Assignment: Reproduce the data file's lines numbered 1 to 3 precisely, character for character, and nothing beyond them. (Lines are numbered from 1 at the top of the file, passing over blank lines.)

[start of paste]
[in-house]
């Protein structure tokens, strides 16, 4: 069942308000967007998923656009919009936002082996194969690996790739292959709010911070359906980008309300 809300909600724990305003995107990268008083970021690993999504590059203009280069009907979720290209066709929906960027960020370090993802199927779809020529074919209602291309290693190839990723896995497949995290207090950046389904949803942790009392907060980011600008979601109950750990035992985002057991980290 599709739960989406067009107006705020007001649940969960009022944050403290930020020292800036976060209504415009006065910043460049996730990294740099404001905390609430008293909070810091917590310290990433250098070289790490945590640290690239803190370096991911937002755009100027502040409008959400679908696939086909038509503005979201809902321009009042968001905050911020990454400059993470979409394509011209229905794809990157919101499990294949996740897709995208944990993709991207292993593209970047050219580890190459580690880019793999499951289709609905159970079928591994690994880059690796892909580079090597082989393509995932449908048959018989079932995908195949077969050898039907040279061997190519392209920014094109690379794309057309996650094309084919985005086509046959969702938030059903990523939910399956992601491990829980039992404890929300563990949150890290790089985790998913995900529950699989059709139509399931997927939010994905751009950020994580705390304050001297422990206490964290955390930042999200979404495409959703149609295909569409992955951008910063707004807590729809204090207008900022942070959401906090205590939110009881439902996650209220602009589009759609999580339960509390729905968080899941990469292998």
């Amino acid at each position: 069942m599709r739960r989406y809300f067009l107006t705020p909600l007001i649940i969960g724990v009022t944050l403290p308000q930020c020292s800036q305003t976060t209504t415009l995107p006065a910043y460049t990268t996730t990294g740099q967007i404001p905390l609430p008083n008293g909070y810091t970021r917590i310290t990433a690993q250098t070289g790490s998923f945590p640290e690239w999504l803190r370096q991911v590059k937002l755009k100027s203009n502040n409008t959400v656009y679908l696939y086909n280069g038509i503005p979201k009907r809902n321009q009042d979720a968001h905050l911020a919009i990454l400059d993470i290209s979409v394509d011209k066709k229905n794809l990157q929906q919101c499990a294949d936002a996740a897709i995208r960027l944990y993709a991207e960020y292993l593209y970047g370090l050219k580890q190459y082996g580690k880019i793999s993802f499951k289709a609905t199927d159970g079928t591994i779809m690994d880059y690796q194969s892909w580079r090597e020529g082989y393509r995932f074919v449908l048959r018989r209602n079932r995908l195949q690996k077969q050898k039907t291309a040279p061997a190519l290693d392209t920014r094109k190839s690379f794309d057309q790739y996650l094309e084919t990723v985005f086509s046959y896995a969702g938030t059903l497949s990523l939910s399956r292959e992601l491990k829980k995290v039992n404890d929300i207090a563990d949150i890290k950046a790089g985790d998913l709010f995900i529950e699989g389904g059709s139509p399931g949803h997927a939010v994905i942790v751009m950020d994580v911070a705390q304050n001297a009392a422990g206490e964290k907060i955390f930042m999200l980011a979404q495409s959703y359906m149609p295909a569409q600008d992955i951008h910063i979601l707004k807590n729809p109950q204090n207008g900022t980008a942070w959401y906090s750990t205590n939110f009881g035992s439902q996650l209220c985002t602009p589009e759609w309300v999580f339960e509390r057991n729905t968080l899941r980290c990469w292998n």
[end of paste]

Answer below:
[in-house]
């Protein structure tokens, strides 16, 4: 069942308000967007998923656009919009936002082996194969690996790739292959709010911070359906980008309300 809300909600724990305003995107990268008083970021690993999504590059203009280069009907979720290209066709929906960027960020370090993802199927779809020529074919209602291309290693190839990723896995497949995290207090950046389904949803942790009392907060980011600008979601109950750990035992985002057991980290 599709739960989406067009107006705020007001649940969960009022944050403290930020020292800036976060209504415009006065910043460049996730990294740099404001905390609430008293909070810091917590310290990433250098070289790490945590640290690239803190370096991911937002755009100027502040409008959400679908696939086909038509503005979201809902321009009042968001905050911020990454400059993470979409394509011209229905794809990157919101499990294949996740897709995208944990993709991207292993593209970047050219580890190459580690880019793999499951289709609905159970079928591994690994880059690796892909580079090597082989393509995932449908048959018989079932995908195949077969050898039907040279061997190519392209920014094109690379794309057309996650094309084919985005086509046959969702938030059903990523939910399956992601491990829980039992404890929300563990949150890290790089985790998913995900529950699989059709139509399931997927939010994905751009950020994580705390304050001297422990206490964290955390930042999200979404495409959703149609295909569409992955951008910063707004807590729809204090207008900022942070959401906090205590939110009881439902996650209220602009589009759609999580339960509390729905968080899941990469292998």
């Amino acid at each position: 069942m599709r739960r989406y809300f067009l107006t705020p909600l007001i649940i969960g724990v009022t944050l403290p308000q930020c020292s800036q305003t976060t209504t415009l995107p006065a910043y460049t990268t996730t990294g740099q967007i404001p905390l609430p008083n008293g909070y810091t970021r917590i310290t990433a690993q250098t070289g790490s998923f945590p640290e690239w999504l803190r370096q991911v590059k937002l755009k100027s203009n502040n409008t959400v656009y679908l696939y086909n280069g038509i503005p979201k009907r809902n321009q009042d979720a968001h905050l911020a919009i990454l400059d993470i290209s979409v394509d011209k066709k229905n794809l990157q929906q919101c499990a294949d936002a996740a897709i995208r960027l944990y993709a991207e960020y292993l593209y970047g370090l050219k580890q190459y082996g580690k880019i793999s993802f499951k289709a609905t199927d159970g079928t591994i779809m690994d880059y690796q194969s892909w580079r090597e020529g082989y393509r995932f074919v449908l048959r018989r209602n079932r995908l195949q690996k077969q050898k039907t291309a040279p061997a190519l290693d392209t920014r094109k190839s690379f794309d057309q790739y996650l094309e084919t990723v985005f086509s046959y896995a969702g938030t059903l497949s990523l939910s399956r292959e992601l491990k829980k995290v039992n404890d929300i207090a563990d949150i890290k950046a790089g985790d998913l709010f995900i529950e699989g389904g059709s139509p399931g949803h997927a939010v994905i942790v751009m950020d994580v911070a705390q304050n001297a009392a422990g206490e964290k907060i955390f930042m999200l980011a979404q495409s959703y359906m149609p295909a569409q600008d992955i951008h910063i979601l707004k807590n729809p109950q204090n207008g900022t980008a942070w959401y906090s750990t205590n939110f009881g035992s439902q996650l209220c985002t602009p589009e759609w309300v999580f339960e509390r057991n729905t968080l899941r980290c990469w292998n």